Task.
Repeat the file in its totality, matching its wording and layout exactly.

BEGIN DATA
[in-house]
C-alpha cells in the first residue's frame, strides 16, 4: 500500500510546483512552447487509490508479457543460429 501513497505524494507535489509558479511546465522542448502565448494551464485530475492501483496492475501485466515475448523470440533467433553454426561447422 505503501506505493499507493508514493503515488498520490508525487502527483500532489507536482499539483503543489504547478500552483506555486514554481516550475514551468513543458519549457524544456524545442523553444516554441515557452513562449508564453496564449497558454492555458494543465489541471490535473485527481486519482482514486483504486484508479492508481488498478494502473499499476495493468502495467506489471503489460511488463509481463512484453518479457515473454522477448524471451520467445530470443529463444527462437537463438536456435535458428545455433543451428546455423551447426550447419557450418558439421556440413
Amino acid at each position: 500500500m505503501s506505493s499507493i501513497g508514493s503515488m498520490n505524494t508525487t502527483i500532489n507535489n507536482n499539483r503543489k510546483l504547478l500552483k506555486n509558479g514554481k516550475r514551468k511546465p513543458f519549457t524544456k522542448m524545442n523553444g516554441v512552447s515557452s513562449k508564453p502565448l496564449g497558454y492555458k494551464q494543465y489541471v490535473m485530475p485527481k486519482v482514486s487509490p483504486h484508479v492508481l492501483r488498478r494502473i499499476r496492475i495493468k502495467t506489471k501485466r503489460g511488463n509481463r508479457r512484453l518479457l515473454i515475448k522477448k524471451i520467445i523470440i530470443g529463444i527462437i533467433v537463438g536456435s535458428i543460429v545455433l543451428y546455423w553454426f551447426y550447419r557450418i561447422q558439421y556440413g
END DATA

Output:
[in-house]
C-alpha cells in the first residue's frame, strides 16, 4: 500500500510546483512552447487509490508479457543460429 501513497505524494507535489509558479511546465522542448502565448494551464485530475492501483496492475501485466515475448523470440533467433553454426561447422 505503501506505493499507493508514493503515488498520490508525487502527483500532489507536482499539483503543489504547478500552483506555486514554481516550475514551468513543458519549457524544456524545442523553444516554441515557452513562449508564453496564449497558454492555458494543465489541471490535473485527481486519482482514486483504486484508479492508481488498478494502473499499476495493468502495467506489471503489460511488463509481463512484453518479457515473454522477448524471451520467445530470443529463444527462437537463438536456435535458428545455433543451428546455423551447426550447419557450418558439421556440413
Amino acid at each position: 500500500m505503501s506505493s499507493i501513497g508514493s503515488m498520490n505524494t508525487t502527483i500532489n507535489n507536482n499539483r503543489k510546483l504547478l500552483k506555486n509558479g514554481k516550475r514551468k511546465p513543458f519549457t524544456k522542448m524545442n523553444g516554441v512552447s515557452s513562449k508564453p502565448l496564449g497558454y492555458k494551464q494543465y489541471v490535473m485530475p485527481k486519482v482514486s487509490p483504486h484508479v492508481l492501483r488498478r494502473i499499476r496492475i495493468k502495467t506489471k501485466r503489460g511488463n509481463r508479457r512484453l518479457l515473454i515475448k522477448k524471451i520467445i523470440i530470443g529463444i527462437i533467433v537463438g536456435s535458428i543460429v545455433l543451428y546455423w553454426f551447426y550447419r557450418i561447422q558439421y556440413g